Physical Properties (Colour, Temperature, Radius) of Alphecca

Alphecca has a spectral type of A0V. This means the star is a blue main sequence dwarf star. The star is 7390.00000000 Parsecs from the Galactic Centre or terms of Light Years is 24103.4711216000000000s. The star has a B-V Colour Index of 0.03 which means the star's temperature has been calculated using information from Morgans @ Uni.edu at being 9,140 Kelvin.

Alphecca Radius has been calculated as being 3.07 times bigger than the Sun.The Sun's radius is 695,800km, therefore the star's radius is an estimated 2,135,459.38.km. However with the 2007 release of updated Hipparcos files, the radius is now calculated at being round 3.08. The figure is derived at by using the formula from SDSS and has been known to produce widely incorrect figures.

Alphecca Apparent and Absolute Magnitudes

Alphecca has an apparent magnitude of 2.22 which is how bright we see the star from Earth. Apparent Magnitude is also known as Visual Magnitude. If you used the 1997 Parallax value, you would get an absolute magnitude of 0.42 If you used the 2007 Parallax value, you would get an absolute magnitude of 0.41. Magnitude, whether it be apparent/visual or absolute magnitude is measured by a number, the smaller the number, the brighter the Star is. Our own Sun is the brightest star and therefore has the lowest of all magnitudes, -26.74. A faint star will have a high number.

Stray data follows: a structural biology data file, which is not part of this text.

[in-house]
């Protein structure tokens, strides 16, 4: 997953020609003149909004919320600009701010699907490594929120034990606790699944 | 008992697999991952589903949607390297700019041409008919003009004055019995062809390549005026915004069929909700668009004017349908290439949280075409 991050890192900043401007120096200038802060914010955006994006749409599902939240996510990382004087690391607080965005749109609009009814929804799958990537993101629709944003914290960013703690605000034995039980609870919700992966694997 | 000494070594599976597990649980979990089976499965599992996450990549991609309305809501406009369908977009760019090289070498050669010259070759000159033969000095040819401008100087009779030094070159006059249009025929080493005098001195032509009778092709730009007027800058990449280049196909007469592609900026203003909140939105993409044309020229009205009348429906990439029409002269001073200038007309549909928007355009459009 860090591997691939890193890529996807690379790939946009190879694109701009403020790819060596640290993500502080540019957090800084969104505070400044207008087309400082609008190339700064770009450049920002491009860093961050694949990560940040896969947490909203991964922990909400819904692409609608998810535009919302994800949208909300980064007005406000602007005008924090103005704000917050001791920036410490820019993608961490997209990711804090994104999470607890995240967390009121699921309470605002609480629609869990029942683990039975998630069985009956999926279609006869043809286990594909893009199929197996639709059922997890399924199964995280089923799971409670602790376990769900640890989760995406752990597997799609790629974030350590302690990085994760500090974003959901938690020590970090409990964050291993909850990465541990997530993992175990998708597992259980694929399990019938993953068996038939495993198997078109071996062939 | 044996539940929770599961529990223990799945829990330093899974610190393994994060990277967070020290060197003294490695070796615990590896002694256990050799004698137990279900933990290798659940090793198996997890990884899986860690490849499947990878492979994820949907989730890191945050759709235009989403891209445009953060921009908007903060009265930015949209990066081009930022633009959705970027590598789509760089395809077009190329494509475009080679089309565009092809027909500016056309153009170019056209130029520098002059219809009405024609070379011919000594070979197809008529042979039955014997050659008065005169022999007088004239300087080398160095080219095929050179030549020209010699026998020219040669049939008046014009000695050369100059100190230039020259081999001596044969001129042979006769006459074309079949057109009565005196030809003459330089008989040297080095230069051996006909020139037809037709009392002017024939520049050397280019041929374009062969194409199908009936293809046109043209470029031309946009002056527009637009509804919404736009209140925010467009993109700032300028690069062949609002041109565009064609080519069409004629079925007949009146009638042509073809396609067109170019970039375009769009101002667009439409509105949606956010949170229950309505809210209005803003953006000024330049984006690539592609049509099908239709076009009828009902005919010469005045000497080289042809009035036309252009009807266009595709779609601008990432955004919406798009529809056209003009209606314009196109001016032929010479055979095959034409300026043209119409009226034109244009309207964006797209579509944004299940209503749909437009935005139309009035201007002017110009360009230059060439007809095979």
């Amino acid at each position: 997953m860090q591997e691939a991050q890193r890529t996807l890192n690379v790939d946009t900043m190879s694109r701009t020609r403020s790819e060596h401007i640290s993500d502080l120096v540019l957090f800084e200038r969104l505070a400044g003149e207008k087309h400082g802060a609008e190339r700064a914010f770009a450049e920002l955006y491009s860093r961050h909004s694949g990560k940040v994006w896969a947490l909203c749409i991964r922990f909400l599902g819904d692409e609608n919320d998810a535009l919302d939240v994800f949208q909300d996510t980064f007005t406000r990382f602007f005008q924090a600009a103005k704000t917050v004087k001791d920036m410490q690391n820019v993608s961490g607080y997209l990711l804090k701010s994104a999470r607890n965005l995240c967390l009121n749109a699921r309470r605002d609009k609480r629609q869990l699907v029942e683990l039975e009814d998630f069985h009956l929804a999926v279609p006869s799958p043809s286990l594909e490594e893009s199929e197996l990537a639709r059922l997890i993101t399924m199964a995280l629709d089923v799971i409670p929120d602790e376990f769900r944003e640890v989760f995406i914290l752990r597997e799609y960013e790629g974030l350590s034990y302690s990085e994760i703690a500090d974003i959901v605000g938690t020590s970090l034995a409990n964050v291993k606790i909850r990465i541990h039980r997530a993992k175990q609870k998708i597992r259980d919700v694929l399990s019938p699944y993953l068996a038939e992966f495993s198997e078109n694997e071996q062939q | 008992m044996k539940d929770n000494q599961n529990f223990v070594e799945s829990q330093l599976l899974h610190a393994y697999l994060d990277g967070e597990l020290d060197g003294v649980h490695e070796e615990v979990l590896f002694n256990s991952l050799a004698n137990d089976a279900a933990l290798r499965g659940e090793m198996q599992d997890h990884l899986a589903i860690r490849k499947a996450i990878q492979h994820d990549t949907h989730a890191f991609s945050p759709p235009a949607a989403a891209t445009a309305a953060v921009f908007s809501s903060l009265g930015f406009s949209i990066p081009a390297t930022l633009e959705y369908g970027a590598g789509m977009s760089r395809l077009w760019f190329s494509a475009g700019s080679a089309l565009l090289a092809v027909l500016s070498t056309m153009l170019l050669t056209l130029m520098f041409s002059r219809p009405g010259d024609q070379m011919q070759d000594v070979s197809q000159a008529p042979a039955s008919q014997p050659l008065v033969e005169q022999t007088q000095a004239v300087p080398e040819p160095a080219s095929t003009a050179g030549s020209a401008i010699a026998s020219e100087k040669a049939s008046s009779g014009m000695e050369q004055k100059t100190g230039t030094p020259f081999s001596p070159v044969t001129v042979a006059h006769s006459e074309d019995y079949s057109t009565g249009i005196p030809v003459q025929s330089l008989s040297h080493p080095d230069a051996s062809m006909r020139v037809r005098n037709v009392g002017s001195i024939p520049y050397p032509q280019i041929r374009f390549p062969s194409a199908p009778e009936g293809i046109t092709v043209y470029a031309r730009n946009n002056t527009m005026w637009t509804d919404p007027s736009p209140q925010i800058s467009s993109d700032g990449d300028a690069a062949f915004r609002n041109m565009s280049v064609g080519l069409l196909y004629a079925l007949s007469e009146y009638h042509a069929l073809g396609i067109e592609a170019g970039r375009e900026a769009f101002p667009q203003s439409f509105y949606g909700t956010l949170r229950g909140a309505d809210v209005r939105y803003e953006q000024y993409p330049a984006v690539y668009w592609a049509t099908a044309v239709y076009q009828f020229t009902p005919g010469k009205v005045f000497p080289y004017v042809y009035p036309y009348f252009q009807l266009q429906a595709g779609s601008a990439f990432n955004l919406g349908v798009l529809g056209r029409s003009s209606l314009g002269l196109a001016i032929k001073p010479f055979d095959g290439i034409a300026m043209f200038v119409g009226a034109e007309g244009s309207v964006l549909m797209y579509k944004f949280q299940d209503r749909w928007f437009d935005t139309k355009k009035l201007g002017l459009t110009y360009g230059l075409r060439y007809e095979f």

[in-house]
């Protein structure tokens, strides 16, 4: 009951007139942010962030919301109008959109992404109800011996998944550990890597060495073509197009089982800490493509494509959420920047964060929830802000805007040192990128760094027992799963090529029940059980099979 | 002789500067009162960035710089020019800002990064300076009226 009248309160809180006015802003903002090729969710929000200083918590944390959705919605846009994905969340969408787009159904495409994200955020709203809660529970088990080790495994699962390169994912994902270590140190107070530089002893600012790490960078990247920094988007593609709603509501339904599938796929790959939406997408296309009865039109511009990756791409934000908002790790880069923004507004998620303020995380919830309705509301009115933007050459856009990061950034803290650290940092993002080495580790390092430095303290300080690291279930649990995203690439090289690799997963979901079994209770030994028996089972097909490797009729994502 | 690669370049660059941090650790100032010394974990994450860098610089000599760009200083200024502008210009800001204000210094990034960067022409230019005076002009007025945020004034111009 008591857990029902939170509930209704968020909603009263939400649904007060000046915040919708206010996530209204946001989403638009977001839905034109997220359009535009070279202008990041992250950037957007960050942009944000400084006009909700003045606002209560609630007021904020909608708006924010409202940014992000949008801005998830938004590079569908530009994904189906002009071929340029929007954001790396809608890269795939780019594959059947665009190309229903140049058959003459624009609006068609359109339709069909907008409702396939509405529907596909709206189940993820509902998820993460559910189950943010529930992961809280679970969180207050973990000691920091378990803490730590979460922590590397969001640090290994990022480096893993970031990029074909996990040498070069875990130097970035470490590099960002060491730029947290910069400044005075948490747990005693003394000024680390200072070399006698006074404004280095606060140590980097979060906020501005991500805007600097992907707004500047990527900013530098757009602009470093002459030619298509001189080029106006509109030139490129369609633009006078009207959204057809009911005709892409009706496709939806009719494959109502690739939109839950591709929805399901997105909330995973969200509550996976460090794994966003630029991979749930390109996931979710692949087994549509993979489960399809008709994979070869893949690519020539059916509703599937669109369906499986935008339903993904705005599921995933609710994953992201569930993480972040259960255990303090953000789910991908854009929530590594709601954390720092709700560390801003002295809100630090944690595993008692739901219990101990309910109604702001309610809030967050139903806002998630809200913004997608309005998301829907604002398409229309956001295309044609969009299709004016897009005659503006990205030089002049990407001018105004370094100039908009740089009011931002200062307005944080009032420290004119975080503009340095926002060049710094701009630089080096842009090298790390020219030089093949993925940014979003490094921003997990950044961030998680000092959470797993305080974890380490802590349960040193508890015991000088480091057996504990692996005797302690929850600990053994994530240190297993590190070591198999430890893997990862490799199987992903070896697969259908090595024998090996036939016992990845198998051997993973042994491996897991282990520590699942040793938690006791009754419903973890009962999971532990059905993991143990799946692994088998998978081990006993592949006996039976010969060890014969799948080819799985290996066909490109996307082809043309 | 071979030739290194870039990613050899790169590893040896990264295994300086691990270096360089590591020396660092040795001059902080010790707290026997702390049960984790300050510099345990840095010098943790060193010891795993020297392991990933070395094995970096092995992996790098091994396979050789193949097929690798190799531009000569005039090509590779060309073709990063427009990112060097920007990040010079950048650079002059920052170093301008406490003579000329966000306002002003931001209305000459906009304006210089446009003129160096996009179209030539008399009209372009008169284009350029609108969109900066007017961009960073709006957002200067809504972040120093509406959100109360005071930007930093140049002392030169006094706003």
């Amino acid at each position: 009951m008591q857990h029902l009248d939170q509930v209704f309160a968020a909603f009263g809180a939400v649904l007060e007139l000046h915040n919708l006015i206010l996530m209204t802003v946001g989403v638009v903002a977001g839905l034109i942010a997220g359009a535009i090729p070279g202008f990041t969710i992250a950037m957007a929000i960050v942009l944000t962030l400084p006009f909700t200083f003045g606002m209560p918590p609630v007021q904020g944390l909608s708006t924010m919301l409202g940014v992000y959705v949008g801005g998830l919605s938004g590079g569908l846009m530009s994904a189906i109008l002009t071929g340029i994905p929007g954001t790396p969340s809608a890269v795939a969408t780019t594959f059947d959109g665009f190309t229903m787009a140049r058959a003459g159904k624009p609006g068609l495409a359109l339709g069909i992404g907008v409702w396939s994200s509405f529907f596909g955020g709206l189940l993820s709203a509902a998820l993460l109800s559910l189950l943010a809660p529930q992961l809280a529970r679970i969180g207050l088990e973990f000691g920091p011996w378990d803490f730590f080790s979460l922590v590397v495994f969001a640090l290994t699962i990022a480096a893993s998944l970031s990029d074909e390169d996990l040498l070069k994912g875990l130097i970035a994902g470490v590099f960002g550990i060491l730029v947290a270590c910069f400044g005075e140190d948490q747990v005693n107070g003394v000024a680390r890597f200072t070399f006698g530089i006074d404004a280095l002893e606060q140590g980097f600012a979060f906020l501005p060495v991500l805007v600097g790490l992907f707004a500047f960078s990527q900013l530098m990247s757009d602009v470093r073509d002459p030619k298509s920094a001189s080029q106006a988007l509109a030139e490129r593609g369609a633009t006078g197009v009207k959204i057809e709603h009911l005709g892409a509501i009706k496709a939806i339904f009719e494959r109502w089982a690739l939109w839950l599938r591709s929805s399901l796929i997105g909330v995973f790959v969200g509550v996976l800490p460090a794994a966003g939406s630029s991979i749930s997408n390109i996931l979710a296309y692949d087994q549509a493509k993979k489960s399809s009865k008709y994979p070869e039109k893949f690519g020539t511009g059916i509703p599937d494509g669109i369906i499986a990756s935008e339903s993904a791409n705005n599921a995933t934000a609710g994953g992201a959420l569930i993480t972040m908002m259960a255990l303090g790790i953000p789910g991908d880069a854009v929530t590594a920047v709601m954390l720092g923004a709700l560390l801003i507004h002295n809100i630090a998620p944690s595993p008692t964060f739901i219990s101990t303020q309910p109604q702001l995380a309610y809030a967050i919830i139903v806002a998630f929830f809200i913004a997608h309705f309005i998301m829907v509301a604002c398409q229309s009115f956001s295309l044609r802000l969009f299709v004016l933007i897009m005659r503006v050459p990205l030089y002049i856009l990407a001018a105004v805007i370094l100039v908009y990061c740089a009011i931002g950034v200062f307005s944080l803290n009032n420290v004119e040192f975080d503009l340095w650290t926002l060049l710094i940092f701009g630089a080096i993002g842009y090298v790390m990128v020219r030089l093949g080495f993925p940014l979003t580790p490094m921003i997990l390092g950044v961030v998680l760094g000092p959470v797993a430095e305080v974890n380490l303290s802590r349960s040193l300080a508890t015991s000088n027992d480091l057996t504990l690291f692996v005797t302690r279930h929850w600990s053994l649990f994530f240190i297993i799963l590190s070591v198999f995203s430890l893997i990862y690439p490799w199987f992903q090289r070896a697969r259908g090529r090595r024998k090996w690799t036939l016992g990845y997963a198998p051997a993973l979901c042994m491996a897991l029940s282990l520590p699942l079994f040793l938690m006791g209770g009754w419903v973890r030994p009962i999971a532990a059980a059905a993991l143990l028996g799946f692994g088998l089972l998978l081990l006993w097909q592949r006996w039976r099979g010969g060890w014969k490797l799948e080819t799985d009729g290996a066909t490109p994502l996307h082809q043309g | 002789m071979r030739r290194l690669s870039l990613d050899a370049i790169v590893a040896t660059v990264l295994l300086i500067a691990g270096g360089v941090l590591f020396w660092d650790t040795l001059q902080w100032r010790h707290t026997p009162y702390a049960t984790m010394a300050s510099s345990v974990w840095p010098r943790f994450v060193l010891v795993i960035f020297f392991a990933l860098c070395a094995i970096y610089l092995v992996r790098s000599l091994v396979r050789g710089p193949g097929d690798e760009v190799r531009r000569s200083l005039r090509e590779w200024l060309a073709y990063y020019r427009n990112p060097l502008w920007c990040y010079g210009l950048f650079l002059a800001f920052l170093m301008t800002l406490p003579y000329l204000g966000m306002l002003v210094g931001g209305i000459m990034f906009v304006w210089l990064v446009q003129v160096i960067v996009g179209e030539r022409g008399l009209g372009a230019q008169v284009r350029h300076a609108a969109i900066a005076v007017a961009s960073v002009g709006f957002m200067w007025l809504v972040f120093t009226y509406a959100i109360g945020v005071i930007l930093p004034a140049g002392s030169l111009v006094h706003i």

Distance to Alphecca

Using the original Hipparcos data that was released in 1997, the parallax to the star was given as 43.65 which gave the calculated distance to Alphecca as 74.72 light years away from Earth or 22.91 parsecs. It would take a spaceship travelling at the speed of light, 74.72 years to get there. We don't have the technology or spaceship that can carry people over that distance yet.

In 2007, Hipparcos data was revised with a new parallax of 43.46 which put Alphecca at a distance of 75.05 light years or 23.01 parsecs. It should not be taken as though the star is moving closer or further away from us. It is purely that the distance was recalculated.

The star's Galacto-Centric Distance is 7,390.00 Parsecs or 24,103.47 Light Years. The Galacto-Centric Distance is the distance from the star to the Centre of the Galaxy which is Sagittarius A*.

Variable Type of Alphecca